At 33 I gave birth to my second child. I wanted a home birth. I was past my due date and afraid of having a hospital induction, so I used castor oil to bring on the labour. We laboured at home for about 20 hours and then transferred to hospital. To my surprise I didn’t go into second stage in the car this time. We got to the hospital and someone made a comment about how different the clinical room was to where we’d come from. I had a feeling of familiarity with the room from our time in Lumsden, but I didn’t like the shift in energy, the undertone that I had lost my autonomy. The registrar came and asked what I wanted “As little intervention as possible”. He explained that if synthetic oxytocin was given that would increase the pain of the contractions which often meant women asked for epidurals. I was vaguely familiar with the cascade of intervention that potentially followed. We also had some discussion about the need for the CTG, which seemed to be the only barrier for me to stay mobile. I guess from this I deduced that there was some risk to the baby with the introduction of syntocinon. I can’t recall any other risks being discussed. I gave my consent as it seemed like “why else have we come here”. I took myself to the bathroom and my contractions seemed to be getting stronger. The registrar put the intravenous line in my hand and checked my dilation, 4cm. My midwives left and a hospital midwife, Michelle, came in to start the drip. Michelle was very responsive to my wish to stay standing. She bought the drip and the CTG machine to the end of the bed so that I could remain mobile. When the drip started, I couldn’t feel any discernible difference in the strength of contractions. After about 10 minutes Michelle came back to the machine and seemed to increase the dose. I thought she’d gone too far and that I was in trouble. I think now that my baby’s head had actually come down through my cervix. Within 5 minutes my daughter was born.

Now, having been to Sarah Buckley’s workshop “Undisturbing birth”, I have some thoughts about the way my two labours have progressed. Maybe I didn’t have enough Oxytocin receptors because I induced the labour. Maybe the place that makes me feel safe in birth is a clinical room, because of my mind’s association of birth with Lumsden hospital. Maybe I could have been more aware of my desire for privacy.

I hope the information Sarah presented creates change in the institutions and systems in which interventions are becoming more and more prevalent. More importantly I hope it, and the complementary wisdom of midwifes like Sheila Kitzinger and Joan Donley, find their way into the minds of women and helps them to feel strength in their ability and knowledge of how to nurture their physiology, so positive natural birth stories are the norm.

Nga mihi to Sarah and to homebirth Aotearoa for the opportunity.

Madison Fredheim gives as a beautiful and nuanced insight to her experience at the workshop:

Kia Ora Everyone!

My name is Madison Fredheim, a third year student midwife at Auckland’s University of Technology. First of all, I would like to say a big thank you to Sarah Buckley for her knowledge and kindness, and Home Birth Aotearoa for the opportunity to submit an article; I feel very privileged and have enjoyed writing up my account to share!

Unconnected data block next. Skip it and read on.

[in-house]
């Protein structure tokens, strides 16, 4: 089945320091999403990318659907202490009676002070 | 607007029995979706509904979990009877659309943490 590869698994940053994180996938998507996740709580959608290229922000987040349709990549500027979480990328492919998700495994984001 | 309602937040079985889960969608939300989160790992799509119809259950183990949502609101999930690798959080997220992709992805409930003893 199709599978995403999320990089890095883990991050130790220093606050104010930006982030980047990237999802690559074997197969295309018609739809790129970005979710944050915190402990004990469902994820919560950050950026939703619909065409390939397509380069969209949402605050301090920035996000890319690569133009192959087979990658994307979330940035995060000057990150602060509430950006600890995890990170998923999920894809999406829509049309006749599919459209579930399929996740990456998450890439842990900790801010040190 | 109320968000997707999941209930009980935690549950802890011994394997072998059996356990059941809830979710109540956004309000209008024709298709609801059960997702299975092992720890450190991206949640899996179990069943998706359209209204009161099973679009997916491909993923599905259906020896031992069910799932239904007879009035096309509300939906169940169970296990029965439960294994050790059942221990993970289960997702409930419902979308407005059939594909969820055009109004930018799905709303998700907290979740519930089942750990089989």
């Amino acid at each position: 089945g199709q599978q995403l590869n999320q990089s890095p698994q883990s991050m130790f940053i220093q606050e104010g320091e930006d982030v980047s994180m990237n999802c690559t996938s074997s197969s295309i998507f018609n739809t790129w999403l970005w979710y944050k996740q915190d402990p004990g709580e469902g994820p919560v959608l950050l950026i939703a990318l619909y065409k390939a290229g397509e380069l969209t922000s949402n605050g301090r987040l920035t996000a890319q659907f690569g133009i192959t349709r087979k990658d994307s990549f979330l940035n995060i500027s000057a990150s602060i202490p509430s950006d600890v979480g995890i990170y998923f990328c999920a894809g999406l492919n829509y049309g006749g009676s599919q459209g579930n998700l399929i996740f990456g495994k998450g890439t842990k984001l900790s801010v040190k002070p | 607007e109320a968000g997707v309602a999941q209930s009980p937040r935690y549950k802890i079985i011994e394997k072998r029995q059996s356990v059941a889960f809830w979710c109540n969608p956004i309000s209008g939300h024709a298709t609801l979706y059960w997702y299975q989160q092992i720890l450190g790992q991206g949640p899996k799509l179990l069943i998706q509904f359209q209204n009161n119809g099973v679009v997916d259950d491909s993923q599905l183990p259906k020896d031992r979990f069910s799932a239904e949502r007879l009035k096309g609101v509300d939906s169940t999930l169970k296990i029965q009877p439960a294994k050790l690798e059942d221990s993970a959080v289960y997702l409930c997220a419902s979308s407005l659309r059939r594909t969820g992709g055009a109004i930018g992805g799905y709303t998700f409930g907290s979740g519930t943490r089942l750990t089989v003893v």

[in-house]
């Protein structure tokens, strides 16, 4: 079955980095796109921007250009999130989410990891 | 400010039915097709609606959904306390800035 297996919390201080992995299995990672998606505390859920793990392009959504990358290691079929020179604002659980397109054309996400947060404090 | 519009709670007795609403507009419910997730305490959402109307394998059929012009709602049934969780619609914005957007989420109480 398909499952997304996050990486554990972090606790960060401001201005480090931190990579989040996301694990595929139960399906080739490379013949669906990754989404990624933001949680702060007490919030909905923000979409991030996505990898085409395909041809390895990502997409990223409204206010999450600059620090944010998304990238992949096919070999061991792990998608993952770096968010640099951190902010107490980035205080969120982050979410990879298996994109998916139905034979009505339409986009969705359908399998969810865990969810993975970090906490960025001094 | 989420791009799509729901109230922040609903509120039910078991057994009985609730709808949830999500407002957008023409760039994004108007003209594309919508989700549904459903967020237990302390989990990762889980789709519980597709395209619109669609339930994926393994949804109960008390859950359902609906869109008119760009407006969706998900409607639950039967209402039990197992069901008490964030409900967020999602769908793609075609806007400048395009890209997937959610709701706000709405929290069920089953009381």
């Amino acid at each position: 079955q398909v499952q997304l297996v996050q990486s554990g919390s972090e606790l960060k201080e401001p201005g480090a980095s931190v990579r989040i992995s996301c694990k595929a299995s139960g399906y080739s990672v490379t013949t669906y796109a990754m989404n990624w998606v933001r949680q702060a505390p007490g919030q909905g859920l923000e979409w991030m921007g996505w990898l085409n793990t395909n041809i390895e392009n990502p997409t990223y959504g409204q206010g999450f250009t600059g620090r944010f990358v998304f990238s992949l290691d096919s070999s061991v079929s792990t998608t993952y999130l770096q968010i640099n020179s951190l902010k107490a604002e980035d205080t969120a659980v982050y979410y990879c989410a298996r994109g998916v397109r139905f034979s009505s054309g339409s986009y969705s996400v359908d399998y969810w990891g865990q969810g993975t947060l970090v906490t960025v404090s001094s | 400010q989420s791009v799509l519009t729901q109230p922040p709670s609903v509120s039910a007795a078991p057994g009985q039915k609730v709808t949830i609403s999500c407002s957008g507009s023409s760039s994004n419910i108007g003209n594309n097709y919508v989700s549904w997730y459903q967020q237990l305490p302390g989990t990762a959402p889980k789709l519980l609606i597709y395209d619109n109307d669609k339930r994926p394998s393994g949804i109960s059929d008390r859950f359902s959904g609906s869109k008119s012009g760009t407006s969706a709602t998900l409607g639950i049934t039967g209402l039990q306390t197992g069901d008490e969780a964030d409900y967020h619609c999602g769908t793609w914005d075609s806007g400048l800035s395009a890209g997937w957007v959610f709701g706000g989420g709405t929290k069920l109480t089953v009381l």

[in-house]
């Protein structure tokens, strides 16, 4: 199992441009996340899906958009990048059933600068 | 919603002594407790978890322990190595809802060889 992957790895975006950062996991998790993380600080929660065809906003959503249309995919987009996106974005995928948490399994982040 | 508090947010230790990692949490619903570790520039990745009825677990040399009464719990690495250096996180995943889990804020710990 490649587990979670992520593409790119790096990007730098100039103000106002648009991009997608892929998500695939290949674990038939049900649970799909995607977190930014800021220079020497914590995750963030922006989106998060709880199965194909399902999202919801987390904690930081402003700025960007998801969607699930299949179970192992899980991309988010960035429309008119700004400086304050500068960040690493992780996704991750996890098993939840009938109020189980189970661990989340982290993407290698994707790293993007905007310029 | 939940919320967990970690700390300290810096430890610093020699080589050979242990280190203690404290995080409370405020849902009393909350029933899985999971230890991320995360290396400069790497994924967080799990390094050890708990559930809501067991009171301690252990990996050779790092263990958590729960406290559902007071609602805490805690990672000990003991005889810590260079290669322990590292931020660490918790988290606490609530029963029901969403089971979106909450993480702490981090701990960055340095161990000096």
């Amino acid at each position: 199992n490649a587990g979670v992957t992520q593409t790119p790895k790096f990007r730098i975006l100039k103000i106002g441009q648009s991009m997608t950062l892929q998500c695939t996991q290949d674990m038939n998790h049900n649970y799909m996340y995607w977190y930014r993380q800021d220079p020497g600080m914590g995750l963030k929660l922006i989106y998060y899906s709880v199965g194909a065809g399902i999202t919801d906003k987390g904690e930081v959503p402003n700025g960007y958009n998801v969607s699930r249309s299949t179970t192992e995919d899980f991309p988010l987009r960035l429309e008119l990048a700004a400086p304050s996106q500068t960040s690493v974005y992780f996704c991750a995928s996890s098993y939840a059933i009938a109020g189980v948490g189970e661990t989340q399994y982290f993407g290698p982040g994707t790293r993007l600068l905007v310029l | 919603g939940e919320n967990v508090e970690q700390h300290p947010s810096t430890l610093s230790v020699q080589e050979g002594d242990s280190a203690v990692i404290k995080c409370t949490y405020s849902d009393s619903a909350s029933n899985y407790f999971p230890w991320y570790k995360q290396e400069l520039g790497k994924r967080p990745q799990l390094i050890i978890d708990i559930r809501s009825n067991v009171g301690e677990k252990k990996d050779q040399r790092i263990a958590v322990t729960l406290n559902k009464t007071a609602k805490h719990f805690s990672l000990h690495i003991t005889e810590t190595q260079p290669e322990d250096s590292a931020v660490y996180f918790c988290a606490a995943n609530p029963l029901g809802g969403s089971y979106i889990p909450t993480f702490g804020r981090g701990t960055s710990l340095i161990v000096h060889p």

On the evening of the 13th of April at 11:30 pm or more commonly known as 2330, I was snuggling down into my scrumptious duvet and pillow, being happily consumed by them. Following this moment of blissful indulgence, naughtily I scooped up my phone off the bedside table and half read my emails.

I don’t know what I was expecting to find when tapping the email app; a Power Shop flyer, a farmers Club notification, another leaflet for the never-ending Briscoes sale. I had checked through my emails already that evening and wasn’t expecting anything of great importance. Then, my scanning eyes stopped, a title had caught my interest, I gasped, paused, and let out more well controlled “Oh My Goodness!”. Due to a series of events, I was offered the chance to attend Sarah Buckley’s Undisturbing Birth: Whole-day workshop, for free!

I couldn’t be happier! I had read Sarah Buckley’s book “Gentle Birth, Gentle Mothering” in my first year of Midwifery training and found it not only incredible, but fascinating. To think the very next day I would see her in person, hear her speak and possibly get a picture next to her made me feel as though I was a child again on Christmas Eve.

Sarah began her Workshop discussing the origin of birth from an Anthropologic perspective. It is believed that birth and placental mammals have evolved alongside one another for 65 million years!

This information for me has reinstated the purposeful belief in women’s bodies as birthing bodies. Aren’t women’s bodies clever? I found this information very encouraging. I also found it interesting that, the average human life lasts 60 years in New Zealand, and although the amount of knowledge a person may learn or discover in their whole lifetime may seem substantial, it’s really no competition when put up against the age of Mother Nature. We really do have a lot yet to discover if we want to make up for 65 million years! Furthermore, Sarah lines up the components of reproductive success as evolving for our survival (safety), efficiency (ease) and reward (pleasure). Therefore, reproduction and birth are the foundation of our survival, individually, and as a species.